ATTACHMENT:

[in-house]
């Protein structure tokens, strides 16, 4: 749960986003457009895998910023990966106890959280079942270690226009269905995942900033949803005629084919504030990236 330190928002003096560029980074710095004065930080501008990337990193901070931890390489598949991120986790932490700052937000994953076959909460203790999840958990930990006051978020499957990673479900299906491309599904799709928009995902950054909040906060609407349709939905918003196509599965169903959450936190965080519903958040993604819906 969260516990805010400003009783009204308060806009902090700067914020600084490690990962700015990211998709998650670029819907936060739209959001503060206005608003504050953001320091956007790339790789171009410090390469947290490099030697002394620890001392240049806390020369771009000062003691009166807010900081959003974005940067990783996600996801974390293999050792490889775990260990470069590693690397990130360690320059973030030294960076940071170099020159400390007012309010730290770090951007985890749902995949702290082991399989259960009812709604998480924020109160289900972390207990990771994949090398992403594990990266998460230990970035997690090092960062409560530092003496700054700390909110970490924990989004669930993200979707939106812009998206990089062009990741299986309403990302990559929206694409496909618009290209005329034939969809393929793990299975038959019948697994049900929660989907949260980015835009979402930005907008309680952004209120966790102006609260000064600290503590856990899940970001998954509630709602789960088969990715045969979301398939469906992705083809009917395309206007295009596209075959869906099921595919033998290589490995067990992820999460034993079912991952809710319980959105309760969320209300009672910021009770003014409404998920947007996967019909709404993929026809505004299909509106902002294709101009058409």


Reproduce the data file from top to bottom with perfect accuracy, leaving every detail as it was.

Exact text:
[in-house]
């Protein structure tokens, strides 16, 4: 749960986003457009895998910023990966106890959280079942270690226009269905995942900033949803005629084919504030990236 330190928002003096560029980074710095004065930080501008990337990193901070931890390489598949991120986790932490700052937000994953076959909460203790999840958990930990006051978020499957990673479900299906491309599904799709928009995902950054909040906060609407349709939905918003196509599965169903959450936190965080519903958040993604819906 969260516990805010400003009783009204308060806009902090700067914020600084490690990962700015990211998709998650670029819907936060739209959001503060206005608003504050953001320091956007790339790789171009410090390469947290490099030697002394620890001392240049806390020369771009000062003691009166807010900081959003974005940067990783996600996801974390293999050792490889775990260990470069590693690397990130360690320059973030030294960076940071170099020159400390007012309010730290770090951007985890749902995949702290082991399989259960009812709604998480924020109160289900972390207990990771994949090398992403594990990266998460230990970035997690090092960062409560530092003496700054700390909110970490924990989004669930993200979707939106812009998206990089062009990741299986309403990302990559929206694409496909618009290209005329034939969809393929793990299975038959019948697994049900929660989907949260980015835009979402930005907008309680952004209120966790102006609260000064600290503590856990899940970001998954509630709602789960088969990715045969979301398939469906992705083809009917395309206007295009596209075959869906099921595919033998290589490995067990992820999460034993079912991952809710319980959105309760969320209300009672910021009770003014409404998920947007996967019909709404993929026809505004299909509106902002294709101009058409």